Sunday, December 8, 2013
The Little Girls - Thank Heaven!
This new-wave/power-pop band, hailing from the San Fernando Valley of California, was fronted by sisters Caron and Michelle Maso. Their backing band included Kip Brown (guitar and backing vocals), John Baker (bass and backing vocals) and Marty Rosamond (drums). Thanks to a lot of airplay on the radio station KROQ in Los Angeles, other deejays picked up on them. Today, we will revisit this extended-play album in honor of its thirtieth anniversary this year.
Side one opens with the "Earthquake Song", a novelty number about living in California and having to deal with the random tremors. This single may not have burned up the charts, but its lyrics appeared in the 1985 novel Less Than Zero by Bret Easton Ellis. It was used as an intro song by ABC for the 1994 documentary Earthquakes: The Terrifying Truth, hosted by Martin Sheen, and has also been covered by the Excessories (in 2001) and Happy Accident (in 2003). The song has a rollicking rhythm and pays homage to 60's beach music, right down to the vocal harmonies on the chorus.
"Left Without a Real Kiss", with its Buddy Holly vibe, tells of an end-of-the-date disappointment.
"No Time to Say Goodbye" takes the tempo down a bit with this song about surviving romantic heartbreak after being deceived by a guy.
Side two begins with the bouncing beat of "Bandana". The lyrics tell of an irresistible bad-boy that catches a girl's eye; she has to resist his good looks and charm because she knows he'll end up leaving her on the road of broken hearts with all the other girls who came before.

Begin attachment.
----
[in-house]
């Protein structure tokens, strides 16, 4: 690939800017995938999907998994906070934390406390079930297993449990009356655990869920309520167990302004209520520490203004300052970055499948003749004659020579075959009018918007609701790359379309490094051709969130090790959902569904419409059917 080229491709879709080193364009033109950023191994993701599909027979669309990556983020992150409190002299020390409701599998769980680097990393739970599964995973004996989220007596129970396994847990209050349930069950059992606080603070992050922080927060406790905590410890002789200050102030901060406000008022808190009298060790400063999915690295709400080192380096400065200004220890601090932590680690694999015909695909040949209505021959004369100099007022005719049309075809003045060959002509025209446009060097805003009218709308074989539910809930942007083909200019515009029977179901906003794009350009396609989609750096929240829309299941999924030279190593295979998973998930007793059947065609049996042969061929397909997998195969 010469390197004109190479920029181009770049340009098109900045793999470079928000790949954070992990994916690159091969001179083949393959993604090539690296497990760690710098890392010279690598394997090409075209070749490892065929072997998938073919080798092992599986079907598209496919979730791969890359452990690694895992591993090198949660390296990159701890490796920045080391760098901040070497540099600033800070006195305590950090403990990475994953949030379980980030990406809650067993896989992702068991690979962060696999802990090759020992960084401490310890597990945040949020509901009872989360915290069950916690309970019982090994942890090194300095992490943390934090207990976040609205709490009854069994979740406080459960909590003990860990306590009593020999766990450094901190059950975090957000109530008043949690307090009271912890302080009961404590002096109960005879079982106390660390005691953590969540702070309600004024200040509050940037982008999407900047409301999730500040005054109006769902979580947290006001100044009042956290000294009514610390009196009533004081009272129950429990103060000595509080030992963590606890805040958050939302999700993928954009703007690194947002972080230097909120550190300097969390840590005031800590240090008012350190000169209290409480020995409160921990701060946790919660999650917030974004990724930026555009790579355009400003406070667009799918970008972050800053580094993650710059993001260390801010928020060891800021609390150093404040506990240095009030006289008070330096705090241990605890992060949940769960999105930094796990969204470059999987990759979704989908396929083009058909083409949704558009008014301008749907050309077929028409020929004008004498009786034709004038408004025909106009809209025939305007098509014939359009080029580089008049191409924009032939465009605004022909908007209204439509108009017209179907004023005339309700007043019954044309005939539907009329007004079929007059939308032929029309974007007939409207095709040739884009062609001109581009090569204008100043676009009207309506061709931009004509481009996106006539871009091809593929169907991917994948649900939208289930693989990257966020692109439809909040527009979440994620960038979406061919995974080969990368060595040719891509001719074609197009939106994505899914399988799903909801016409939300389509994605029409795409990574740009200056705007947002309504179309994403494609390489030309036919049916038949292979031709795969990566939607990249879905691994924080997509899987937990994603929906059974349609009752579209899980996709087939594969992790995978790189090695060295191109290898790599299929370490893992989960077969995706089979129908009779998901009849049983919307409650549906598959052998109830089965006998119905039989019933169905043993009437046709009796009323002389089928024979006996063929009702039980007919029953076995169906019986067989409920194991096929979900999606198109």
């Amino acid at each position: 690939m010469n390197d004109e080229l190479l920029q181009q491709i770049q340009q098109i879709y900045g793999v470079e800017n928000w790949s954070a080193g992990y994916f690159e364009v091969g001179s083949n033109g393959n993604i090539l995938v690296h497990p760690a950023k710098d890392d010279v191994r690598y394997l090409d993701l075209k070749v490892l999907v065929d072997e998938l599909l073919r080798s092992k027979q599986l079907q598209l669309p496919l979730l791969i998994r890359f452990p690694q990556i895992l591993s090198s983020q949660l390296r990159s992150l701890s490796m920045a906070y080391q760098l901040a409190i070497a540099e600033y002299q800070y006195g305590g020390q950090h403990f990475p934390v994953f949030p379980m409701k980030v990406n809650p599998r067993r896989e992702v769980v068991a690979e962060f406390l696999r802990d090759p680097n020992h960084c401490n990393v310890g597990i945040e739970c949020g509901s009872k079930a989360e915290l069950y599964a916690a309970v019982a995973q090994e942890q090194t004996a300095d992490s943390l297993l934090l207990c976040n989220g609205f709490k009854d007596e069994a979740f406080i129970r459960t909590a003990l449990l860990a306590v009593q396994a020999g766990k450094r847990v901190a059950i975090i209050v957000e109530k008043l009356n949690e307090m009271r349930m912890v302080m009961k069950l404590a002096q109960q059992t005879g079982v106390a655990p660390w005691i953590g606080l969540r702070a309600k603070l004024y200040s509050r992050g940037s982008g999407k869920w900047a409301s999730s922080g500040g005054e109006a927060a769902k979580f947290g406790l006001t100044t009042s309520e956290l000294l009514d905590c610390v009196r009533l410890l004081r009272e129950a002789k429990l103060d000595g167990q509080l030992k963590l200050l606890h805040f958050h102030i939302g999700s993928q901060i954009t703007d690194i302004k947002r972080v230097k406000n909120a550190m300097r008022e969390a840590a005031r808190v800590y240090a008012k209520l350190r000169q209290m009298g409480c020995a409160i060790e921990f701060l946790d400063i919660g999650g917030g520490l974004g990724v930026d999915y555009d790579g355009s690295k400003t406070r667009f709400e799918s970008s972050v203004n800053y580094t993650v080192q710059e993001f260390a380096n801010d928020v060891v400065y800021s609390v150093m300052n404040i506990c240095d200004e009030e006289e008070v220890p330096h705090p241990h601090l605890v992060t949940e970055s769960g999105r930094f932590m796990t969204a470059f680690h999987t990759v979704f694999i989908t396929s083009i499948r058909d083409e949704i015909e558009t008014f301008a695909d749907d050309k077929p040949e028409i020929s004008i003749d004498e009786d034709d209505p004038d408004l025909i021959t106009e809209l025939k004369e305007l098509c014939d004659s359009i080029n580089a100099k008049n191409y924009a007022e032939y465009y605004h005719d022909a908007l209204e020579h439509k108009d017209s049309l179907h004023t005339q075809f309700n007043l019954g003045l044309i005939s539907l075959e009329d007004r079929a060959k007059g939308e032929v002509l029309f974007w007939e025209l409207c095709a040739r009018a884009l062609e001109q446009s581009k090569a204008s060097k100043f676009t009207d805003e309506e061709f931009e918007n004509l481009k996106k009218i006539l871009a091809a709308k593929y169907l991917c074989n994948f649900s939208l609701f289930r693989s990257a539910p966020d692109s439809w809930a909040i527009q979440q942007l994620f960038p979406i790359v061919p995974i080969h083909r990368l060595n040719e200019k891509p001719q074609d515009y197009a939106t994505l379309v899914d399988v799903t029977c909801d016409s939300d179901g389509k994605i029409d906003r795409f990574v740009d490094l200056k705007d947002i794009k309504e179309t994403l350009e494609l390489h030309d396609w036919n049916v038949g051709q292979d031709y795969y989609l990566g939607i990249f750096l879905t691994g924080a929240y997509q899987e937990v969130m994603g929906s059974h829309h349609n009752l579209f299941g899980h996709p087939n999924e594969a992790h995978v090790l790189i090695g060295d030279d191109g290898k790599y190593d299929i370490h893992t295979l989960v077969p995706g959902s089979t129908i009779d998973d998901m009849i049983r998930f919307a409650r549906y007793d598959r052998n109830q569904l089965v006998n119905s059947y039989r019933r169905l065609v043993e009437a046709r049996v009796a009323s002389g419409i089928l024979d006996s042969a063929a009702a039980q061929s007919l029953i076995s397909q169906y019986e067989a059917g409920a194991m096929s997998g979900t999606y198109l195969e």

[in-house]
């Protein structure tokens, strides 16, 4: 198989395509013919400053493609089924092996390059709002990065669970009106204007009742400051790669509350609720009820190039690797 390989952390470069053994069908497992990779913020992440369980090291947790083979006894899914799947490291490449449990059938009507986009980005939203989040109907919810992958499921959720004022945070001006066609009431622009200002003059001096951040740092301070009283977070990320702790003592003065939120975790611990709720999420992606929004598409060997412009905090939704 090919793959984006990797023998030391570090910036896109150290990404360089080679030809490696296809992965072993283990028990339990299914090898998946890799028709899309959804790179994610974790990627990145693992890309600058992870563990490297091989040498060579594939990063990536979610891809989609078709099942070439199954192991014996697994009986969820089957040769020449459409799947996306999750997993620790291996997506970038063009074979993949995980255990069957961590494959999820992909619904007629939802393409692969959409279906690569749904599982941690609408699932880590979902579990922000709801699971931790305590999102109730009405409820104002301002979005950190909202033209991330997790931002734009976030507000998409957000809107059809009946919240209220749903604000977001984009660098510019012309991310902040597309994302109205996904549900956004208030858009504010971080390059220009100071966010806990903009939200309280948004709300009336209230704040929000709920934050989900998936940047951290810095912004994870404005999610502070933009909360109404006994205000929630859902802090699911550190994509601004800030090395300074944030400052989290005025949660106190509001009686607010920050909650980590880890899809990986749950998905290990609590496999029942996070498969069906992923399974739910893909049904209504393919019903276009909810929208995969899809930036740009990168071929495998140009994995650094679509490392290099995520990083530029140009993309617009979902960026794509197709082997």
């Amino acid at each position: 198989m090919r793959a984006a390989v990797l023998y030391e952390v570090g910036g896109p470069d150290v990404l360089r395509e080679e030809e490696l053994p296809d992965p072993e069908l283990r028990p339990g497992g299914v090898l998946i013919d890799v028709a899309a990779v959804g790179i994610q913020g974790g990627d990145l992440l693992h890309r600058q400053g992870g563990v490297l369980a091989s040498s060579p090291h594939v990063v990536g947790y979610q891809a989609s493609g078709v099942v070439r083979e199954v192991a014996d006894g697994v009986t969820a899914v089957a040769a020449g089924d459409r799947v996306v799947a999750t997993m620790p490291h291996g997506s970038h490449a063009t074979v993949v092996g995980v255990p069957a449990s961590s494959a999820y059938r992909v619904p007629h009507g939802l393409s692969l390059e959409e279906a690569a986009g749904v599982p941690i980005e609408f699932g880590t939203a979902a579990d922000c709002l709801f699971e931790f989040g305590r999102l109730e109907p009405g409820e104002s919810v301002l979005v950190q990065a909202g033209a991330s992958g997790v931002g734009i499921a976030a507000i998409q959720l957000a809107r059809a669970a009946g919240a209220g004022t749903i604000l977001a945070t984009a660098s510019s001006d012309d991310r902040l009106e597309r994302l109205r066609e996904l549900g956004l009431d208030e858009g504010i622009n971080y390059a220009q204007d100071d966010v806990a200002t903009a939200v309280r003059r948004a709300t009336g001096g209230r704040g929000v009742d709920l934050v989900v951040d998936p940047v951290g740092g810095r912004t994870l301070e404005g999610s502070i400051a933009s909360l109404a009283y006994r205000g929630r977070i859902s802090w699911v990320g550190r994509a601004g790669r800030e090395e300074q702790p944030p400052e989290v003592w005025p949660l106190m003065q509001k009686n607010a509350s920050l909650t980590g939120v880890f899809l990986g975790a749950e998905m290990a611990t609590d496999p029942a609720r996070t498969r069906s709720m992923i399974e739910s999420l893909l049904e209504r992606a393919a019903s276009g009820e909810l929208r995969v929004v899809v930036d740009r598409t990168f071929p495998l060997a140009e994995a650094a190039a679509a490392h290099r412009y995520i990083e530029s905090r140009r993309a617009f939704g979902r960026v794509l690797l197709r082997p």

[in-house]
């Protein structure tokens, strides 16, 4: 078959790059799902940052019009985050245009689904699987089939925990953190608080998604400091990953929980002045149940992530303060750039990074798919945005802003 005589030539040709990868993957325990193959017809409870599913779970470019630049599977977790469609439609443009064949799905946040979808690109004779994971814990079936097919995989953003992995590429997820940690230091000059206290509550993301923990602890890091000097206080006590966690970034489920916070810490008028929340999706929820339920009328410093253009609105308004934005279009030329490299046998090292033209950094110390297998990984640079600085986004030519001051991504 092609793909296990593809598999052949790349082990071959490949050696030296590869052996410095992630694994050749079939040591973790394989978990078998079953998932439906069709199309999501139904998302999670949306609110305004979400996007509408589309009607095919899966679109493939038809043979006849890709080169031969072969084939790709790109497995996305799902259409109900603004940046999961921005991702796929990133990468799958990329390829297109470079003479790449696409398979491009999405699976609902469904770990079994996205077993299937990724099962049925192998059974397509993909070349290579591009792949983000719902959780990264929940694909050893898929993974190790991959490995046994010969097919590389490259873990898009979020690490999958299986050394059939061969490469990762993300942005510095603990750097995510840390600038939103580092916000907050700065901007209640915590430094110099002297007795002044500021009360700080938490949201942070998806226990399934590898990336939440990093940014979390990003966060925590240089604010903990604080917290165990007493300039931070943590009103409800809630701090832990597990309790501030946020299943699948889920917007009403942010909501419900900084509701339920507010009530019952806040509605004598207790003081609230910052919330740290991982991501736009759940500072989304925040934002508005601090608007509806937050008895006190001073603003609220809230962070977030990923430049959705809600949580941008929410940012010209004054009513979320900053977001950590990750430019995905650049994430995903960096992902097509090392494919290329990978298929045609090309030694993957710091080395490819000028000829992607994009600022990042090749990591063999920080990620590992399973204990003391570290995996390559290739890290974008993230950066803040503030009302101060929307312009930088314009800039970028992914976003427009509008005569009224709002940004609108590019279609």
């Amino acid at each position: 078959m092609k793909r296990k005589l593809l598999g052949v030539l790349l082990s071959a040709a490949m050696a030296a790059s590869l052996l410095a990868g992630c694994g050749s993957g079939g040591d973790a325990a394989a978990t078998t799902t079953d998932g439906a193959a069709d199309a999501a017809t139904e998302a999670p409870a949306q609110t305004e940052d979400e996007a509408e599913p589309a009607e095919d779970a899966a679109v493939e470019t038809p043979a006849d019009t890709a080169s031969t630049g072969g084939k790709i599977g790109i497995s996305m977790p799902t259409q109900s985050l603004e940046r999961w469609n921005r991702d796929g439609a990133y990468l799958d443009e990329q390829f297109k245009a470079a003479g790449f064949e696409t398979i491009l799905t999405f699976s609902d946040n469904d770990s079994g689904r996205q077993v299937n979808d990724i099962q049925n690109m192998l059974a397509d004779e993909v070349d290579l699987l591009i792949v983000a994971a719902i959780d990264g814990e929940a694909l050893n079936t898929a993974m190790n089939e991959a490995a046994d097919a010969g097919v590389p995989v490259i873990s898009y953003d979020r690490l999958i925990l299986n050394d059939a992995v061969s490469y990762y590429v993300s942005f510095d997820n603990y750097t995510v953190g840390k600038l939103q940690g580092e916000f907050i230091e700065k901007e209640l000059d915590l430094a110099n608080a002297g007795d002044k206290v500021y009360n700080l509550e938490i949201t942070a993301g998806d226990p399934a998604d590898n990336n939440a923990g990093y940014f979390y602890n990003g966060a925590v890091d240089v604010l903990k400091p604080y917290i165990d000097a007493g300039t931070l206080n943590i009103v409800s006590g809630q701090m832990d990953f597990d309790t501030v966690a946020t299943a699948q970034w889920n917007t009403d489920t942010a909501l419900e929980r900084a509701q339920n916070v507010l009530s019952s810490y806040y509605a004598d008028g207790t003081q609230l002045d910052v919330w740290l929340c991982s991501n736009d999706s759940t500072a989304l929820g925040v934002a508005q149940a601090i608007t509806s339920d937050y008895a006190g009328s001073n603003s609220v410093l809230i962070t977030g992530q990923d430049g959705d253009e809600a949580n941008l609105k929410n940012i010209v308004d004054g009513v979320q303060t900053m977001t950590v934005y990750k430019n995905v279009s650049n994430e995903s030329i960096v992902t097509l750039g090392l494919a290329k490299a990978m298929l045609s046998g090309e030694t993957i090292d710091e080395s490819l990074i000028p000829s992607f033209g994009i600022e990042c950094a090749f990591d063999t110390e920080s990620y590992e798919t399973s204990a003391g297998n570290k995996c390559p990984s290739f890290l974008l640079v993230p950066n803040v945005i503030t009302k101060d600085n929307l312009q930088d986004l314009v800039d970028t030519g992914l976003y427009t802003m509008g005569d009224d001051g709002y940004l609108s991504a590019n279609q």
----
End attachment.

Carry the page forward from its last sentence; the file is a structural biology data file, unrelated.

The dating primer "How to Pick Up Girls", their other single, had a video which aired on MTV's early days of rotation.
The closing track, "Rich Girls", tells of the woes of a privileged young lady who has anything money can buy - except the love of the guy who has captured her heart.
My first exposure to the Little Girls was hearing the first track on a Rhino Records collection of 80's new-wave songs back in the mid-90's. A decade later, I saw a collection of their songs pop up on emusic.com and eagerly spent a few of my monthly credits to add them to my digital music library. This included all of the songs found here on Thank Heaven!. Despite opening for a number of bands at local shows (including Billy Idol, the Boomtown Rats, the Call, the Plimsouls and the Pretenders), the Little Girls eventually grew out this phase and called it quits after two years.
This, though, is an example of what I like about the 80's - sometimes acts came and went so fast that we barely got to know them. However, what they left behind were some fun music that we might not have gotten otherwise. This one by the Little Girls definitely falls into that category, and I say "thank Heaven for the Little Girls".